What is the best book for learning racket(scheme)?

Probably the most obvious question. Buy do i need a 1000 pager or a 100 pager ?
After a book you need to be productive ...

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On the scheme side, SICP is free (though long IIRC).

HTDP is perhaps slightly more intro to Racket + programming, but is
still one of the top recommendations (and is also free).

I'm sure Stephen has a wiki page or something with books :slight_smile:


Of course we have to ask you the question are you

  • a total novice who needs 10,000 page book
  • an experienced Common Lisper who might get away with a 50 pager?

Hi Alain! Welcome :grinning:

There is some good guidance on the getting started page on the Racket Documentation: Getting Started

This guidance covers both if you are new to programming or if you are already a programmer.

If you do have a background in programming then another approach might be to ask for examples of the sort of things you want to do with Racket?

Some peoples goals are educational; learning about functional programming, programming language design, or advanced programming language features.

Other people want to build something specific:

  • a native application (gui or command line)
  • Web application (server or client side)
  • a DSL or whole language
    …or something in between?

Either way, let us know what your goals are and we will do best to help you.

Best wishes


The Racket books page: Racket


Is the scan published with permission from the authors and/or publishers?

If I can’t get confirmation I’ll have to remove the post.


MIT Press owns the copyright to these books, and they would be very very very unhappy if they found out.

Thank you for the clarification.
I have deleted the post.

Welcome, Alain! Nice to have you.

My recommendation would be The Little Schemer, Fourth Edition by our very own Daniel P. Friedman and Matthias Felleisen. It's light, breezy, and fun but also ends up covering some deep topics. The sequel, The Seasoned Schemer, Second Edition will take you on from there.


I don’t know. Did not think about the possibility it did not have permission.

Please remove the link.

Easy mistake to make. It is removed now. Don’t worry about it.


There's also The Scheme Programming Language. I worked through the first two chapters and a part of the third and like the book. I especially like that there are so many exercises, including example solutions.

To people having checked out "The Scheme Programming Language" and the combination "The Little Schemer"/"The Seasoned Schemer", how do the books by Dybvig and Friedman/Felleisen compare? What does one do better than the other? I'm wondering if it's worth it to buy the Friedman/Felleisen book(s) if I could otherwise (continue to) work through the Dybvig book.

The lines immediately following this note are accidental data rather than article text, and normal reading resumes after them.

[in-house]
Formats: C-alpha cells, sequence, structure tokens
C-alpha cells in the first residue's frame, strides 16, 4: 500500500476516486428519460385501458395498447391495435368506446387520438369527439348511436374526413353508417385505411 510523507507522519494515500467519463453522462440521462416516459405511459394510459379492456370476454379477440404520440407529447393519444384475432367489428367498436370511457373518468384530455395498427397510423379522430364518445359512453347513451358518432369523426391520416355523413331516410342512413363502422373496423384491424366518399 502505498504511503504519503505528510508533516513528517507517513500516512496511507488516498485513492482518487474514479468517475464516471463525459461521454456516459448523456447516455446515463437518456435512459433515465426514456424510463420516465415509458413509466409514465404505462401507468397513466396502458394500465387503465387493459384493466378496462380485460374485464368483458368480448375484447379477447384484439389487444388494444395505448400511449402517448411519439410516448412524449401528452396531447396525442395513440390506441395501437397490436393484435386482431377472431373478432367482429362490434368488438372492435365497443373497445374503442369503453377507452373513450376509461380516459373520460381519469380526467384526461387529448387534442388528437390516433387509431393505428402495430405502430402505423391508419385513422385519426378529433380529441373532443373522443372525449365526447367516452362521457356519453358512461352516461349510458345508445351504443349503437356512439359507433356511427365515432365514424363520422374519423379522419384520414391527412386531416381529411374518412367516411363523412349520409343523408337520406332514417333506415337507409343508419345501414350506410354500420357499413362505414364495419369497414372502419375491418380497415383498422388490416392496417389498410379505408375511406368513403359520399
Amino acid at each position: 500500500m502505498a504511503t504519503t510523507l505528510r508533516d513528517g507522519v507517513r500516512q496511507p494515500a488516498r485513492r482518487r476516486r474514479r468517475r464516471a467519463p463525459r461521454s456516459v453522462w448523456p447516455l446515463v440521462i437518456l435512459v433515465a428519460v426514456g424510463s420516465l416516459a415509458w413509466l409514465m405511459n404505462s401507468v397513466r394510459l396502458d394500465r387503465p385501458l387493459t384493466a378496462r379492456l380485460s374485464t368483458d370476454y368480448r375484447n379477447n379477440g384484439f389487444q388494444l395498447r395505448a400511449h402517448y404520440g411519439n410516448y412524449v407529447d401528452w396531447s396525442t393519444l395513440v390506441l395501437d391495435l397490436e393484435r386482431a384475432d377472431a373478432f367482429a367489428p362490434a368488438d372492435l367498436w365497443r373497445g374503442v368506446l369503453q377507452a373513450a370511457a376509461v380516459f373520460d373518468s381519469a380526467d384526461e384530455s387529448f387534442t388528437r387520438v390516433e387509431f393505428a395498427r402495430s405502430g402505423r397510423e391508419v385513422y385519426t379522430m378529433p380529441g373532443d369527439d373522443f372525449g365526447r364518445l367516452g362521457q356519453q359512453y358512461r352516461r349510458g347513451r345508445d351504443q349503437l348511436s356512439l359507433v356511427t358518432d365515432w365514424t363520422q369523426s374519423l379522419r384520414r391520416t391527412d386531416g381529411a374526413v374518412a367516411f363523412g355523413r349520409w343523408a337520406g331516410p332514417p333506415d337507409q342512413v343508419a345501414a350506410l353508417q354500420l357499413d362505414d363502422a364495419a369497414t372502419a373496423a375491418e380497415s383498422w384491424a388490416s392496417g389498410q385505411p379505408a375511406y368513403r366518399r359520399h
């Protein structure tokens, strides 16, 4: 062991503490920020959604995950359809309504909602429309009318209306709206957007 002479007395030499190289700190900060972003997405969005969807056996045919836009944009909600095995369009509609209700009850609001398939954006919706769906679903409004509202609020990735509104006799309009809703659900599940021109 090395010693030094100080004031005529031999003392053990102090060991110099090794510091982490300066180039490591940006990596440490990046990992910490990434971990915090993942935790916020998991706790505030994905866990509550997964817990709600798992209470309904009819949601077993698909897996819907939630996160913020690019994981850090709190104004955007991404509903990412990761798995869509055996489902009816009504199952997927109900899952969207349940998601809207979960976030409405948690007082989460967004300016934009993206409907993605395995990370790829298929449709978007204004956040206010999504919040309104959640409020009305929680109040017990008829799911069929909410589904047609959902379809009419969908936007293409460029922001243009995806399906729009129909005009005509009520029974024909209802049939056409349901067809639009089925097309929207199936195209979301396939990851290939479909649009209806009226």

I'll think i'll start with "the scheme programming language".
It's a bit chez oriented but probably ok for racket also ?


I liked a few of these in addition to the ones that were already mentioned:

Teach Yourself Scheme in Fixnum Days
Realm of Racket - which was made like Land of Lisp Conrad Barsky is a hoot - I rarely get a chuckle out of a book on programming.
Essentials of Programming Languages
Kent Dyvbig's PhD Thesis - mind you, I am sure that there are mountains of other publications by other folks (probably some that are reading this forum now?), this is just a small slice out of my bookmarks on my browser.

Also, try out exercises online? Exercism has a Racket language track. I think that there are lots of others. A random search a while back gave me this one from Philip Wong - Scheme is pretty Lispy.

Then there is macros ... Fear of Macros is a pretty good introduction. I think that there is also another one I liked: JRMs syntax-rules for the Merely Eccentric

With a language as seasoned as Scheme, there is likely more lost to us than available. I think that Fortran is the only semi-commonly-used language older than the Lisp family?


I don't think I knew that Dyvbig did his PhD at UNC Chapel Hill (my
alma mater, as well)—now I'm wondering even more what happened to the
PL Tarheels…

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